After a long winter, it is so exciting to get back outside and introduce new plants into your yard and garden! What to plant and when depends on the specific plant in which you are growing in the spring. Below are a few guidelines on how to have a successful spring planting season with your new shrubs, perennials, and annuals.
Bare Root, Dormant Perennials, and Shrubs
As long as they are still dormant, you can plant perennials and shrubs in early spring as soon as the ground is workable. This means the ground is no longer frozen and it is also not too wet. To be sure, grab a handful of soil and notice its consistency. If it falls apart easily, then you are good to plant your bare roots. If it sticks together, then the ground is too wet for planting.
Annuals and Potted Perennials and Shrubs
Once the threat of frost has passed, you are in the clear to plant any annuals, perennials, and shrubs in both the landscape and containers around your home. Your last frost can happen within a two-week period of your average last frost date, so be sure to check the farmer’s almanac for your most accurate frost-free date for this growing season. Not sure when your last frost may occur? You can find your average date by clicking here.
If you plant new annuals, shrubs, and perennials, and a random last frost is set to occur in your area, just cover them with frost cloth for protection.
For plants that are easy to care for and even easier to grow, consider Proven Winners plants, especially our vast selection of annuals. Proven Winners® tries to select plants that are prolific bloomers, but still are "low maintenance," which generally means that they don't need to be deadheaded. This is the Proven Winners Difference!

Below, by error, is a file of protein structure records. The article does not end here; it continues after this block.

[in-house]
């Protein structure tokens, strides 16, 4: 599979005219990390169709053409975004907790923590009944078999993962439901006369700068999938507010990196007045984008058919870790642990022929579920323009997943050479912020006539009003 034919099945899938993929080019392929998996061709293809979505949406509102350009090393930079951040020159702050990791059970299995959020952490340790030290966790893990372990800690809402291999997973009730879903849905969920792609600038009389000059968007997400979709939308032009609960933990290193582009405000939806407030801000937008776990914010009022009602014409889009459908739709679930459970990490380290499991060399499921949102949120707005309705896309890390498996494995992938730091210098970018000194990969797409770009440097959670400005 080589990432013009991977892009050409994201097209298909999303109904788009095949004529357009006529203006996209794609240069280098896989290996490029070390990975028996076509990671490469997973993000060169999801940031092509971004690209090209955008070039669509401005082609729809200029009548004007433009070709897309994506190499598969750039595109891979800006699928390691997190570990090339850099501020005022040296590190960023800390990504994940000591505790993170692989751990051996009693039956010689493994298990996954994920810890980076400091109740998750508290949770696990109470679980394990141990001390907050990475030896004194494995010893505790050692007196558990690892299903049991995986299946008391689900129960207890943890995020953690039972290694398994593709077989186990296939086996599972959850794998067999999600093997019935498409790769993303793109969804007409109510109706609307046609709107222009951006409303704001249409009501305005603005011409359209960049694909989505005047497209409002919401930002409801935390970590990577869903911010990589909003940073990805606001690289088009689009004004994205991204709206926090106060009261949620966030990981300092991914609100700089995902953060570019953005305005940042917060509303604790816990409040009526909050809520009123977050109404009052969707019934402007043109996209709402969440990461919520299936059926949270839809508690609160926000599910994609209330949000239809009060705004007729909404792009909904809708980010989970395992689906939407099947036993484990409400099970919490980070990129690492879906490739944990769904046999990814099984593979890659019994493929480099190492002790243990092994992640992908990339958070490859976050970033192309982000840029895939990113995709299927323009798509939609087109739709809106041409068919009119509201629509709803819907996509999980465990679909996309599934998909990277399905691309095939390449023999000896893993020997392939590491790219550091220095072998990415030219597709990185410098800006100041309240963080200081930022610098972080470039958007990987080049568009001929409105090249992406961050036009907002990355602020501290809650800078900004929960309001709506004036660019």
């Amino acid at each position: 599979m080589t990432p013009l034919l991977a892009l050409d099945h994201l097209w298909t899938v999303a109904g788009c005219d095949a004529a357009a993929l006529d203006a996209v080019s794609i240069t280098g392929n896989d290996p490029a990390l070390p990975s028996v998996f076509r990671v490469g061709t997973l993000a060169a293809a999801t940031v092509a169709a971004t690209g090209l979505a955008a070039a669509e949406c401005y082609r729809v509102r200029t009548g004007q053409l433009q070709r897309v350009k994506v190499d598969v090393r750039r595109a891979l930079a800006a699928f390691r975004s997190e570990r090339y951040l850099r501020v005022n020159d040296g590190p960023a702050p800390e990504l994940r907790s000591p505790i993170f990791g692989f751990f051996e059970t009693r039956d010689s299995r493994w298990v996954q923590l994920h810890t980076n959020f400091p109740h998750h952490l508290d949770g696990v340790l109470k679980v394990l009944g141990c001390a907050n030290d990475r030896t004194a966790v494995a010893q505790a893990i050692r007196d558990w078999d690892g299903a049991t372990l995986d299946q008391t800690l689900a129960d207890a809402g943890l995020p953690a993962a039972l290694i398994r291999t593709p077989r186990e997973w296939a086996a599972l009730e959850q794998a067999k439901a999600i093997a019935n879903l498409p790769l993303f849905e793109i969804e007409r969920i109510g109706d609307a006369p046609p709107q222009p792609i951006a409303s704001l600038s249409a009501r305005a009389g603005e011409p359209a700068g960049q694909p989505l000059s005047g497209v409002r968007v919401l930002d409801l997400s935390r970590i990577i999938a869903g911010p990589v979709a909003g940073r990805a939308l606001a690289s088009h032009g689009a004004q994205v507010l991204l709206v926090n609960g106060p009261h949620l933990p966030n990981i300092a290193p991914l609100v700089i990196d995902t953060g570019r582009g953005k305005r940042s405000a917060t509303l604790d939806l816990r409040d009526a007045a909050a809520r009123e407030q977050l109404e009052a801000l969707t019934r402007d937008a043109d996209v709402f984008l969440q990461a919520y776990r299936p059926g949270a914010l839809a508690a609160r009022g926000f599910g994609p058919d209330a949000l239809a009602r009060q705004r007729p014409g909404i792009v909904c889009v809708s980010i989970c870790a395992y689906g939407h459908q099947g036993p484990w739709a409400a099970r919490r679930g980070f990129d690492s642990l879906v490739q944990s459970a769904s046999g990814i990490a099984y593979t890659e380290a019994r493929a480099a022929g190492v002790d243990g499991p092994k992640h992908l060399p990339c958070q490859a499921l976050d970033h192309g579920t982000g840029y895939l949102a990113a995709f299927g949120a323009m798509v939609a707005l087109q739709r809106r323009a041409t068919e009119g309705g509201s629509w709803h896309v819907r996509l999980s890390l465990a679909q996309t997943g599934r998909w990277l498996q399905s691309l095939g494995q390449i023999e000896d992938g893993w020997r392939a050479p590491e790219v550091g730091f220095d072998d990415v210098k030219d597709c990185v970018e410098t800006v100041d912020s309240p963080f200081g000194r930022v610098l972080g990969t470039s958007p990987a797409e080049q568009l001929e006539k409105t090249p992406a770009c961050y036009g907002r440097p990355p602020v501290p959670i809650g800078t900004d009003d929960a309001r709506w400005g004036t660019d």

Vegetables, Herbs, and Fruits
You can also transplant any of our Proven Harvest tomatoes, peppers, basil and strawberries you grew from seed when the threat of frost has passed. If grown in our Seed-Starting Eco-Pots, you can simply place the pot into the ground as it will decompose over time, providing nutrients to the plant as it grows.
Support Your Plants
Once your plants are in the ground, you will want to take note of anything that needs to be supported by trellises or stakes. These include clematis, climbing roses, honeysuckle, and tomatoes, to name a few. Take time in the early spring to set up your supports so you do not have to worry about them as your plants grow and flourish.
Add Fresh Mulch
Once your new plants are in, and your support stakes and trellises are up, you can finish your spring tasks by adding mulch around the beds. This keeps your yard polished and beautiful, reduces the chance of weeds crowding your landscape, and helps the soil retain moisture upon watering. Just make sure you are not adding too much mulch as this can obstruct water from getting to the roots of your plants. An even layer of about 2-3 inches is ideal.
Stock Up on Easy Gardening Tools for Summer Maintenance
Now it is time to kick back and relax...for the most part! Throughout the season, your garden and landscape will need tending-to depending on the weather conditions of your area and the overall growing habits of your plants. To keep gardening easy and successful, spring is a wonderful time to set up irrigation systems for your container and landscape plants, and stock up on fertilizer for your annuals that grow bigger and healthier with a feeding every other week or so. Check out our Home Garden Success Kits which offer multiple combinations of irrigation systems, fertilizers, and soil so you will have everything you need to keep your plants happy and healthy this season.